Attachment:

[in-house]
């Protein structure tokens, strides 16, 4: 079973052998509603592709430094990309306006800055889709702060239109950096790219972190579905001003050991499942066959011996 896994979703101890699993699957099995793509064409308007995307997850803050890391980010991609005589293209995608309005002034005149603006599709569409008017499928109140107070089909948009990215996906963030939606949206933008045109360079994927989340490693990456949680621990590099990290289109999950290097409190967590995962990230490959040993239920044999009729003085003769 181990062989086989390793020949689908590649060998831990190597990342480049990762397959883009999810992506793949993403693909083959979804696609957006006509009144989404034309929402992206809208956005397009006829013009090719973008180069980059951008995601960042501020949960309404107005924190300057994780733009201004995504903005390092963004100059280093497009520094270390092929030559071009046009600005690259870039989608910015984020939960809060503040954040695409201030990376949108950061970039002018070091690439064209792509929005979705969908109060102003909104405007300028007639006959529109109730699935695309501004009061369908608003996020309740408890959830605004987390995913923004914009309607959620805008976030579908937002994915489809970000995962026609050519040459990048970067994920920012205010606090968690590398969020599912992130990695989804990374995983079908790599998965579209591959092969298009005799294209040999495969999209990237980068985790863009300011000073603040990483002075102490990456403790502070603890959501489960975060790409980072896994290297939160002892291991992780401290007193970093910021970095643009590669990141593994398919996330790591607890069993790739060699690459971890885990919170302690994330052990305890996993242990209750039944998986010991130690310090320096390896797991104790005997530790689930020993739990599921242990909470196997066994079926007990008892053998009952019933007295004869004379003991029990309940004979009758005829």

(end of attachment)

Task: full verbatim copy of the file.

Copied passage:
[in-house]
């Protein structure tokens, strides 16, 4: 079973052998509603592709430094990309306006800055889709702060239109950096790219972190579905001003050991499942066959011996 896994979703101890699993699957099995793509064409308007995307997850803050890391980010991609005589293209995608309005002034005149603006599709569409008017499928109140107070089909948009990215996906963030939606949206933008045109360079994927989340490693990456949680621990590099990290289109999950290097409190967590995962990230490959040993239920044999009729003085003769 181990062989086989390793020949689908590649060998831990190597990342480049990762397959883009999810992506793949993403693909083959979804696609957006006509009144989404034309929402992206809208956005397009006829013009090719973008180069980059951008995601960042501020949960309404107005924190300057994780733009201004995504903005390092963004100059280093497009520094270390092929030559071009046009600005690259870039989608910015984020939960809060503040954040695409201030990376949108950061970039002018070091690439064209792509929005979705969908109060102003909104405007300028007639006959529109109730699935695309501004009061369908608003996020309740408890959830605004987390995913923004914009309607959620805008976030579908937002994915489809970000995962026609050519040459990048970067994920920012205010606090968690590398969020599912992130990695989804990374995983079908790599998965579209591959092969298009005799294209040999495969999209990237980068985790863009300011000073603040990483002075102490990456403790502070603890959501489960975060790409980072896994290297939160002892291991992780401290007193970093910021970095643009590669990141593994398919996330790591607890069993790739060699690459971890885990919170302690994330052990305890996993242990209750039944998986010991130690310090320096390896797991104790005997530790689930020993739990599921242990909470196997066994079926007990008892053998009952019933007295004869004379003991029990309940004979009758005829």